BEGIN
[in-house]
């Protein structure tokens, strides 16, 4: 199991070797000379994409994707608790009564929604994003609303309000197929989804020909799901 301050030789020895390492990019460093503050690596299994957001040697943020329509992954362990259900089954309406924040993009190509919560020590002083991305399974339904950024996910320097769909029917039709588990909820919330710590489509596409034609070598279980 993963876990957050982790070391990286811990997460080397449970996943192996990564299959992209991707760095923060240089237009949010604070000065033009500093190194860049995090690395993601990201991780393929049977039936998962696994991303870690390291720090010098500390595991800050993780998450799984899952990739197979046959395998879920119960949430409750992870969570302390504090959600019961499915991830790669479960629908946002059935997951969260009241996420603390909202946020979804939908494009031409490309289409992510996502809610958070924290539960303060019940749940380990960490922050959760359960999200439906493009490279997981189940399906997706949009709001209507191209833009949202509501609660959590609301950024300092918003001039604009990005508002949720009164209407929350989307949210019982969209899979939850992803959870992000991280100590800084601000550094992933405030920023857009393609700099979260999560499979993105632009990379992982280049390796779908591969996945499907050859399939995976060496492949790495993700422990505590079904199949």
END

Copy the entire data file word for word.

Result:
[in-house]
């Protein structure tokens, strides 16, 4: 199991070797000379994409994707608790009564929604994003609303309000197929989804020909799901 301050030789020895390492990019460093503050690596299994957001040697943020329509992954362990259900089954309406924040993009190509919560020590002083991305399974339904950024996910320097769909029917039709588990909820919330710590489509596409034609070598279980 993963876990957050982790070391990286811990997460080397449970996943192996990564299959992209991707760095923060240089237009949010604070000065033009500093190194860049995090690395993601990201991780393929049977039936998962696994991303870690390291720090010098500390595991800050993780998450799984899952990739197979046959395998879920119960949430409750992870969570302390504090959600019961499915991830790669479960629908946002059935997951969260009241996420603390909202946020979804939908494009031409490309289409992510996502809610958070924290539960303060019940749940380990960490922050959760359960999200439906493009490279997981189940399906997706949009709001209507191209833009949202509501609660959590609301950024300092918003001039604009990005508002949720009164209407929350989307949210019982969209899979939850992803959870992000991280100590800084601000550094992933405030920023857009393609700099979260999560499979993105632009990379992982280049390796779908591969996945499907050859399939995976060496492949790495993700422990505590079904199949």